A Young priest recently told me: "Today we need a new liturgical movement". He was expressing a desire, these days, only deliberately superficial souls would ignore.
What matters to that priest is not the conquest of new, bolder liberties. For, where is the liberty that we have yet to arrogate ourselves? That priest understood that we need a new beginning born from deep within the liturgy, as liturgical movement intended . . .
In its practical materialization, liturgical reform has moved further away from this origin. The result was not re-animation but devastation.
On the one hand, we have a liturgy which has degenerated so that it has become a show which, with momentary success for the group of liturgical fabricators, strives to render religion interesting in the wake of the frivolities of fashion and seductive moral maxims.
Consequently, the trend is the increasingly marked retreat of those who do not look to the liturgy for a spiritual show-master but for the encounter with the living God in whose presence all the "doing" becomes insignificant since only this encounter is able to guarantee us access to the true richness of being.
On the other hand, there is the conservation of ritual forms whose greatness is always moving but which, when pushed to extremes, manifests an obstinate isolationism and leaves, ultimately, a mark of sadness.
There is no doubt that between these two poles there are priests and parishioners who celebrate the new liturgy with respect and solemnity. But they, too, are made to feel doubtful by the contradiction of the two extremes and, in the final analysis, the lack of unity within the Church makes their faith seem - and wrongly so in most cases - just their own personal version of neo-conservatism.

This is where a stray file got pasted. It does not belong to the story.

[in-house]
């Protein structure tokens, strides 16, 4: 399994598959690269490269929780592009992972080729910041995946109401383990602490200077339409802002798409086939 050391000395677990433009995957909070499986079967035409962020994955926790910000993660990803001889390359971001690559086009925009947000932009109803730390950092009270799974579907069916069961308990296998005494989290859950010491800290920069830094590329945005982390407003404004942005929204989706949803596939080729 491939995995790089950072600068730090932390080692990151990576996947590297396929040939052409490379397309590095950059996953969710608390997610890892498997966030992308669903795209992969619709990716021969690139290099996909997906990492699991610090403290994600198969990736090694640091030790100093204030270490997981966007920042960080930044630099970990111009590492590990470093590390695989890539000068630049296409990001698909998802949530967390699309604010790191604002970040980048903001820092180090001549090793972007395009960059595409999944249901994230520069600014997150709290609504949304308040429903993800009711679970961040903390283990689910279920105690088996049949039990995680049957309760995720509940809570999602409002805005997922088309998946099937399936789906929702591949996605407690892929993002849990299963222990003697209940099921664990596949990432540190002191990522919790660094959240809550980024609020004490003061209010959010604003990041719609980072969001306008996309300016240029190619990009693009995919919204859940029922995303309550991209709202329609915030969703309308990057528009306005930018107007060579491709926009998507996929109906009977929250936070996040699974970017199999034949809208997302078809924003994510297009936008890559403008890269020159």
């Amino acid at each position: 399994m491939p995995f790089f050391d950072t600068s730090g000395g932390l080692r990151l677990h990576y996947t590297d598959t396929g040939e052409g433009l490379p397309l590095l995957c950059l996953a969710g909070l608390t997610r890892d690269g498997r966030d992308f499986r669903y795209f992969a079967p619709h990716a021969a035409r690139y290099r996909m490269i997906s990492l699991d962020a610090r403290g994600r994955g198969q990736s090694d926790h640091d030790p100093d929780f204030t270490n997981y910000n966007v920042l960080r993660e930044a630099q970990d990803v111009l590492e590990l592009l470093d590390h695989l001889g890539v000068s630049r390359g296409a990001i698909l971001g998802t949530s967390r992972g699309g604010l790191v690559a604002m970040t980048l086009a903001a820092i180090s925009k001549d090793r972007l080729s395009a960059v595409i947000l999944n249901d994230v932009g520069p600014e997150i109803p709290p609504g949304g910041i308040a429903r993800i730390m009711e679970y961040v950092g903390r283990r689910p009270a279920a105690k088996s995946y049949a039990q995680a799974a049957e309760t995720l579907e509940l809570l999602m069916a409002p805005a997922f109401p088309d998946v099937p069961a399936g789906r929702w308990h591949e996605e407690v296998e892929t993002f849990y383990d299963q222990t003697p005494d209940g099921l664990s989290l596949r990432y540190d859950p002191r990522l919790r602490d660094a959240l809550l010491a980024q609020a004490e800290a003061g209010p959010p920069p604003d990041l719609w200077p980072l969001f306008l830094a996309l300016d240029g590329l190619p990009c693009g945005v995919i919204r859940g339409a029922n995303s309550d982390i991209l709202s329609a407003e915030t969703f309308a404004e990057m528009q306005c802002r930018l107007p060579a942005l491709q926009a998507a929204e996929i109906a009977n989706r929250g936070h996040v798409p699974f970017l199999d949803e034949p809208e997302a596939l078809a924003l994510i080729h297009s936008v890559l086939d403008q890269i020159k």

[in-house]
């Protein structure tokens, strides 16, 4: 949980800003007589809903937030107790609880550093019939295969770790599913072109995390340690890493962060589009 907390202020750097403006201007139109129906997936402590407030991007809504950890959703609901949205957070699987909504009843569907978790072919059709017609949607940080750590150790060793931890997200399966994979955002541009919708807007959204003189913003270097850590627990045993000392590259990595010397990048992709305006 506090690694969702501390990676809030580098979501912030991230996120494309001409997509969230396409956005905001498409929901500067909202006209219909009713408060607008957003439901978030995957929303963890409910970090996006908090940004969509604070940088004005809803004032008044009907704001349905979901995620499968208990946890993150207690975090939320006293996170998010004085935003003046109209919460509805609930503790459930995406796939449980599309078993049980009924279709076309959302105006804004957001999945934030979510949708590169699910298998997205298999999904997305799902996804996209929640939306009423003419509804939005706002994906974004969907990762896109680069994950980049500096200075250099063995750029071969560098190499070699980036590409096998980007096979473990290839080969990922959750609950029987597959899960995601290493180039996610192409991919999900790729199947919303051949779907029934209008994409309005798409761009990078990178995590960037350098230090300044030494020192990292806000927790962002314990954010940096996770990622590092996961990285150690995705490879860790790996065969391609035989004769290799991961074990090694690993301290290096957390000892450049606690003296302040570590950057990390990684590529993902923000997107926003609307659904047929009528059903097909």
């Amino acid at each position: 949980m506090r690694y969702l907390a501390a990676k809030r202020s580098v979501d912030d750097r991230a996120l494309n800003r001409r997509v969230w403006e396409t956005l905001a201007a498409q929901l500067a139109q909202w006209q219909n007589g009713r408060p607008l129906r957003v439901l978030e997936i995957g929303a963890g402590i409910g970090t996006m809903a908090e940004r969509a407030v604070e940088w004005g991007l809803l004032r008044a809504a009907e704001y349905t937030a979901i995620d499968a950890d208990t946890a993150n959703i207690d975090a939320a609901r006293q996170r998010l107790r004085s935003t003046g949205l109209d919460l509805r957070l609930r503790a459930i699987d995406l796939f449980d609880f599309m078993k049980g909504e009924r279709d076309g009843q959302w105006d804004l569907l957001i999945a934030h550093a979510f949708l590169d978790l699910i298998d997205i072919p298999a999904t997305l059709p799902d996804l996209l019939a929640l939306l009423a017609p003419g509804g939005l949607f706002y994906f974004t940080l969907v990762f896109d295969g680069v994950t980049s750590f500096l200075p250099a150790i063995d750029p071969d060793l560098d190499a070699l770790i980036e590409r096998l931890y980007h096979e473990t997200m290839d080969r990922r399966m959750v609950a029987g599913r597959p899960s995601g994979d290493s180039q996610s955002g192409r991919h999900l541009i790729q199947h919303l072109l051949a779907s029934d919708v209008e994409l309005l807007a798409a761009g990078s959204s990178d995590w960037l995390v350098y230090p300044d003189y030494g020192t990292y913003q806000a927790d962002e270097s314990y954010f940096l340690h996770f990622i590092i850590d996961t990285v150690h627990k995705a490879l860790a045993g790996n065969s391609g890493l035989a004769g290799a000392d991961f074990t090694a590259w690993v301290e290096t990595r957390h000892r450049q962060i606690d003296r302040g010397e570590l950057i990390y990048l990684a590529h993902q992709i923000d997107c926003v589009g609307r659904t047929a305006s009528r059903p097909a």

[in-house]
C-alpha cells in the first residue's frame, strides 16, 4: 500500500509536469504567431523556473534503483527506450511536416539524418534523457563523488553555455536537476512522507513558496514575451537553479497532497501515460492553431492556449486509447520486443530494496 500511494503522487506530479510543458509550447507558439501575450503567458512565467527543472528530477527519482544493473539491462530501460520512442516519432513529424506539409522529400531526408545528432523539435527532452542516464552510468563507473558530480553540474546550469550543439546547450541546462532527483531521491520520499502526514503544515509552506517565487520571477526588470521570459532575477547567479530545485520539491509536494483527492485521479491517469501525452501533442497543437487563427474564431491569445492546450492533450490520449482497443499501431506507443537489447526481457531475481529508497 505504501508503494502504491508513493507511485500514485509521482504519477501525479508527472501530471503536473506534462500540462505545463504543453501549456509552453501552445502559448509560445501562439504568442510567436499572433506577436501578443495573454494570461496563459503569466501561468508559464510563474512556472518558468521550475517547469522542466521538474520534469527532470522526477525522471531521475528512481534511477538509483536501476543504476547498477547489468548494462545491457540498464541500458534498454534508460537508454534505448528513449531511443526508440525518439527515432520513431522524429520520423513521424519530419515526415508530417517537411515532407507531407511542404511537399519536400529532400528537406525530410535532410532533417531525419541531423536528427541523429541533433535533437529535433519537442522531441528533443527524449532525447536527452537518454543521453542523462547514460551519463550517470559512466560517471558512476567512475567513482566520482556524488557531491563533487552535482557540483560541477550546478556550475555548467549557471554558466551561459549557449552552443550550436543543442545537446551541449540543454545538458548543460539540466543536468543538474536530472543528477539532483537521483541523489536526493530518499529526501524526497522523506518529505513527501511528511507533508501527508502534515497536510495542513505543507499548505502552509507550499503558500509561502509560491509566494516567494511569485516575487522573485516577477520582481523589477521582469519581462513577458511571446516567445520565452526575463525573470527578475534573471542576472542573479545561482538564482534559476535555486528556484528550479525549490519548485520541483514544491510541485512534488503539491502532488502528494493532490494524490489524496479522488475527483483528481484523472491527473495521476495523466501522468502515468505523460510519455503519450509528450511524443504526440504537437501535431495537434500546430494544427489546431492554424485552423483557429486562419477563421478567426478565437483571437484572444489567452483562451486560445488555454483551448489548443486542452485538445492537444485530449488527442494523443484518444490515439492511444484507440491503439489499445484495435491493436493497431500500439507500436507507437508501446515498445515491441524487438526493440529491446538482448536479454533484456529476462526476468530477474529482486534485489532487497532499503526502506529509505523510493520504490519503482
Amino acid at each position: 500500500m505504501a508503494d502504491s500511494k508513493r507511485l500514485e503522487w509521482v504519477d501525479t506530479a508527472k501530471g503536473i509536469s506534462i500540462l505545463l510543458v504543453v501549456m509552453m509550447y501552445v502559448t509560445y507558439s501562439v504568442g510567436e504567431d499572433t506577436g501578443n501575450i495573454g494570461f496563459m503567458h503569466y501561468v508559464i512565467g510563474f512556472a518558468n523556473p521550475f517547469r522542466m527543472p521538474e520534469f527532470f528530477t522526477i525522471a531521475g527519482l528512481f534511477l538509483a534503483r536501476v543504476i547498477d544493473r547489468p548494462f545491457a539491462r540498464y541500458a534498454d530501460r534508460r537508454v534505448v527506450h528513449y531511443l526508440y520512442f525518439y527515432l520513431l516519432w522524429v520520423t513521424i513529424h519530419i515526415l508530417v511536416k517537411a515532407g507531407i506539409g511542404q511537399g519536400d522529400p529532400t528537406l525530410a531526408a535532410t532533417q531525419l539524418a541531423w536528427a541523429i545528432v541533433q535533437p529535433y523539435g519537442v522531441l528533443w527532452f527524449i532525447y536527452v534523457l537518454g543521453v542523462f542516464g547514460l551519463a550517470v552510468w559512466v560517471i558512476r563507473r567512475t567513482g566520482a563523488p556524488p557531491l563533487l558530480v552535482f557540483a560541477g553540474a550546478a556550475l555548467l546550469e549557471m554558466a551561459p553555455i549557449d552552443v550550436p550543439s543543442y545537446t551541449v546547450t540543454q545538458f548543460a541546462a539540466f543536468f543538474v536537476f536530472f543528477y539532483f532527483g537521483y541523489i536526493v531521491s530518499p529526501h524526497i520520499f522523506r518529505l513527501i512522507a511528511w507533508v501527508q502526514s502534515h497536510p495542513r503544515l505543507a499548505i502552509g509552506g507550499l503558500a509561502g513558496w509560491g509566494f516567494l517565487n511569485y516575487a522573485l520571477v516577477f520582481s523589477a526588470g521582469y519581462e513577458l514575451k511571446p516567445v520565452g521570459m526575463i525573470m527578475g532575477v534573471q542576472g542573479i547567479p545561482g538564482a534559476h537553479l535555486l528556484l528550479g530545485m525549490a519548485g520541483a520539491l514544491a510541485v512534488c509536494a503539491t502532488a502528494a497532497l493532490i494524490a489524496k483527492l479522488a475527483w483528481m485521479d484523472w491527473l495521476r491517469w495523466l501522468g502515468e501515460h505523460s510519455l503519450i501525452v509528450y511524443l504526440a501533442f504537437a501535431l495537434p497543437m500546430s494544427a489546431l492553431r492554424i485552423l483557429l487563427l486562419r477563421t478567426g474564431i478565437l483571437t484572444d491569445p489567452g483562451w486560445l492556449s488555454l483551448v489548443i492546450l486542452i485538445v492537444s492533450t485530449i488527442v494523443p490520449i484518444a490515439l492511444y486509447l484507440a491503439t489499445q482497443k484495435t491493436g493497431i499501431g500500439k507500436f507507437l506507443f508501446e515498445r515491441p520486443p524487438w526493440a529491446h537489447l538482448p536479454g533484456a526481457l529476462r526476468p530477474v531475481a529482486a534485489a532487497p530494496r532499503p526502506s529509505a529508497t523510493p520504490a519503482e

Therefore, a new spiritual impulse is necessary so that the liturgy becomes a community activity of the Church for us once again and to remove it from the will of parish priests and their liturgical teams.
There can be no "fabricating" a liturgical movement of this kind, just as there can be no "fabricating" something which is alive. But a contribution can be made to its development by seeking to re- assimilate the sprit of the liturgy and by defending publicity that which was received.
The new beginning needs "fathers" who would serve as models, who would not content themselves with just showing the way . . . It is difficult to express in just a few words what is important in this diatribe of liturgists and what is not. But perhaps what I have to say will be of use. J.A. Jungman, one of the truly great liturgists of our century, offered his definition of the liturgy of his time, as it was intended in the West, and he represented it in terms of historical research. He described it as "liturgy which is the fruit of development".
This is probably in contrast with the Eastern notion which does not see liturgy as developing or growing in history but as the reflection of eternal liturgy whose light, through the sacred celebration, illumines our changing times with its unchanging beauty and greatness. Both conceptions are legitimate and by definition they are not irreconcilable.
What happened after the Council was totally different: in the place of liturgy as the fruit of development came fabricated liturgy.
We left the living process of growth and development to enter the realm of fabrication. There was no longer a desire to continue developing and maturing, as the centuries passed and so this was replaced - as if it were a technical production - with a construction, a banal on-the-spot product.